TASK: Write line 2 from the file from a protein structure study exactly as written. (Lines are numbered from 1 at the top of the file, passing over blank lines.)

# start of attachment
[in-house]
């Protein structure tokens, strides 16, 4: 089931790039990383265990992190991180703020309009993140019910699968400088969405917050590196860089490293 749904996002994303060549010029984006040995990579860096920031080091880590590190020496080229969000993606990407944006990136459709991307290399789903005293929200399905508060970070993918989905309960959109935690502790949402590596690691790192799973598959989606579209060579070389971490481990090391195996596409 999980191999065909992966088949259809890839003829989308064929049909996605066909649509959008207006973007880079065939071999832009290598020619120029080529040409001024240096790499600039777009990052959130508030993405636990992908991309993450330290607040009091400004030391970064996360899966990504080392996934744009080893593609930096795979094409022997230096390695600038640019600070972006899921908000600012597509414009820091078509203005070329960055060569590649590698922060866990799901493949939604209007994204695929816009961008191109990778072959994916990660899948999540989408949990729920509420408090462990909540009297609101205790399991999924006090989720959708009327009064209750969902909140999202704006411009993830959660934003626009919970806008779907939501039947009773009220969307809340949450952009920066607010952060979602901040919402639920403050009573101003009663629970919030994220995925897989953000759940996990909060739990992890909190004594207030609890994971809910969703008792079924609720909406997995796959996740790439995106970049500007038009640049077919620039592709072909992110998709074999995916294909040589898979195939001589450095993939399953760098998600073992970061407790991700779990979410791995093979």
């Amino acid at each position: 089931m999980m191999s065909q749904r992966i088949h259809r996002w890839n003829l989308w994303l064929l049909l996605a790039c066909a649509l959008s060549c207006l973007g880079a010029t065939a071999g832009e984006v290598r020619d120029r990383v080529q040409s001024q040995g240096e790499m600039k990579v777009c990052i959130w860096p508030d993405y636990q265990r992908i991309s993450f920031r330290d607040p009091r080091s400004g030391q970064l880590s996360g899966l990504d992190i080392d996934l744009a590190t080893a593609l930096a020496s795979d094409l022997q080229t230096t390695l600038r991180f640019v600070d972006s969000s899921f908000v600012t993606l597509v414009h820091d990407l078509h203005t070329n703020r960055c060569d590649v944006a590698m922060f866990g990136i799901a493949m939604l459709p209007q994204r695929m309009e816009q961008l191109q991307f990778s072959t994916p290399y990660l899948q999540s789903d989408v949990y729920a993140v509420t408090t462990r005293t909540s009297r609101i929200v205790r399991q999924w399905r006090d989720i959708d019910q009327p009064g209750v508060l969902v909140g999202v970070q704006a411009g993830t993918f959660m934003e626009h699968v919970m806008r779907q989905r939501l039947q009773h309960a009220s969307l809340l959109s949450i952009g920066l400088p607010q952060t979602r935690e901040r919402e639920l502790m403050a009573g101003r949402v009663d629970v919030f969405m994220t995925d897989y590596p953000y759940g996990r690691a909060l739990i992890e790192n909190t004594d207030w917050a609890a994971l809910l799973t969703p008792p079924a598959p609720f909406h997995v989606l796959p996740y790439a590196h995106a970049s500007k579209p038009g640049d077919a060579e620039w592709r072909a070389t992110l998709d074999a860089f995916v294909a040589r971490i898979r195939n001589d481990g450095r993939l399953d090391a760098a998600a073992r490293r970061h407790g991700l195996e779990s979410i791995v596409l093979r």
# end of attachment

């Protein structure tokens, strides 16, 4: 089931790039990383265990992190991180703020309009993140019910699968400088969405917050590196860089490293 749904996002994303060549010029984006040995990579860096920031080091880590590190020496080229969000993606990407944006990136459709991307290399789903005293929200399905508060970070993918989905309960959109935690502790949402590596690691790192799973598959989606579209060579070389971490481990090391195996596409 999980191999065909992966088949259809890839003829989308064929049909996605066909649509959008207006973007880079065939071999832009290598020619120029080529040409001024240096790499600039777009990052959130508030993405636990992908991309993450330290607040009091400004030391970064996360899966990504080392996934744009080893593609930096795979094409022997230096390695600038640019600070972006899921908000600012597509414009820091078509203005070329960055060569590649590698922060866990799901493949939604209007994204695929816009961008191109990778072959994916990660899948999540989408949990729920509420408090462990909540009297609101205790399991999924006090989720959708009327009064209750969902909140999202704006411009993830959660934003626009919970806008779907939501039947009773009220969307809340949450952009920066607010952060979602901040919402639920403050009573101003009663629970919030994220995925897989953000759940996990909060739990992890909190004594207030609890994971809910969703008792079924609720909406997995796959996740790439995106970049500007038009640049077919620039592709072909992110998709074999995916294909040589898979195939001589450095993939399953760098998600073992970061407790991700779990979410791995093979």